Lately I’ve been considering the amount of waste we produce during software development, and how to increase the amount of recycled content. I’m not talking about actual trash, though, but rather about software development artifacts.
Over the years, we’ve learned about and put in practice several means for improving the quality and success rate of projects we create or contribute to. We have practices such as sprints to get people together with high communication bandwidth; we have code reviews for sharing knowledge and improving project quality; we’ve got technical leadership roles to mentor developers and guide the progress of projects; we’ve created kanban boards and burndown charts to help people visualize what they’re going through; and so on.
While all of that seems to have helped tremendously, there’s a sad fact about where we stand: the artifacts of most of these processes are local to their context, and very sensitive to time. That burndown chart is meaningless after it’s burned, and a kanban has no relevant history. Our technical leads indeed guide their teams, but their wisdom stays with the few people that had the chance to interact with them, and subjectively so. That brilliant code review from our best developers has a very limited audience, and rarely carries any meaning just days after it has been accomplished.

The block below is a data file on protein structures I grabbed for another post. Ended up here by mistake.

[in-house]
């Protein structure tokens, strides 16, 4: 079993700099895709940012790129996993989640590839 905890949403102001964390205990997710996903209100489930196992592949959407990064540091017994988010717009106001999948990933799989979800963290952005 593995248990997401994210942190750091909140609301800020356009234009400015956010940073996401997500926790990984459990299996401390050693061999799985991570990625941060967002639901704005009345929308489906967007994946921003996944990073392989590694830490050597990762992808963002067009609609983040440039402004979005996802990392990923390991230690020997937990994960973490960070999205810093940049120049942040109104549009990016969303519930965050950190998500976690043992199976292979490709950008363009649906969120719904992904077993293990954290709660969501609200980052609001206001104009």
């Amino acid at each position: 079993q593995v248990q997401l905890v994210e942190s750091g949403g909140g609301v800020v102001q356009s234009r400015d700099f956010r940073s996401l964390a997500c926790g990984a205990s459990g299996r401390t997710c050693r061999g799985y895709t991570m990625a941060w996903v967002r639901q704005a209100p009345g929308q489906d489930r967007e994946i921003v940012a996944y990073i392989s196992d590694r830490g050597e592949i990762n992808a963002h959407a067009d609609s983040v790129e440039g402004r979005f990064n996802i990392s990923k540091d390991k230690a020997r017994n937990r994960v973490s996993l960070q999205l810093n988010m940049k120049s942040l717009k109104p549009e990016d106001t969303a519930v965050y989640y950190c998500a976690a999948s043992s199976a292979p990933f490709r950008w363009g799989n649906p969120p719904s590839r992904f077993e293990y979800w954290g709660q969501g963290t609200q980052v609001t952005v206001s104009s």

That last one is specially interesting. The process of reviewing code is an intense task, very expensive, and that takes a significant portion of the life of an active developer, and even then very little is carried forward as the outcome of that process. We have no effective means or even culture of sharing the generated wisdom to other teams. In fact, we rarely share these details even within the team itself. Why was that line changed like this? Why an interface like that is a bad idea? Who will instruct the new guy next week, and where did we record a bit of the wisdom of the brilliant guy that has left the company recently?
Unfortunately there’s probably no easy solution for this problem. At this point, I mainly recognize that most of the efforts I’ve lead to improve software development for the past several years had a very limited scope. The software itself became immediately better as a result of my efforts, its design became more sensible, and hopefully I contributed a bit to the growth of people around me, but at a company or even community-wide scope, all of these code reviews, sprints, and IRC conversations are buried for very rare revives.
I want to start doing something about this, though. There must be a way to shape these conversations in a more reusable format; in a way that knowledge and agreement can be more proactively preserved and scattered. Perhaps it’s more about how than it is about what. Perhaps we just need to write more posts like this, and cover more topics related to daily development findings. Not sure. I’ll be thinking…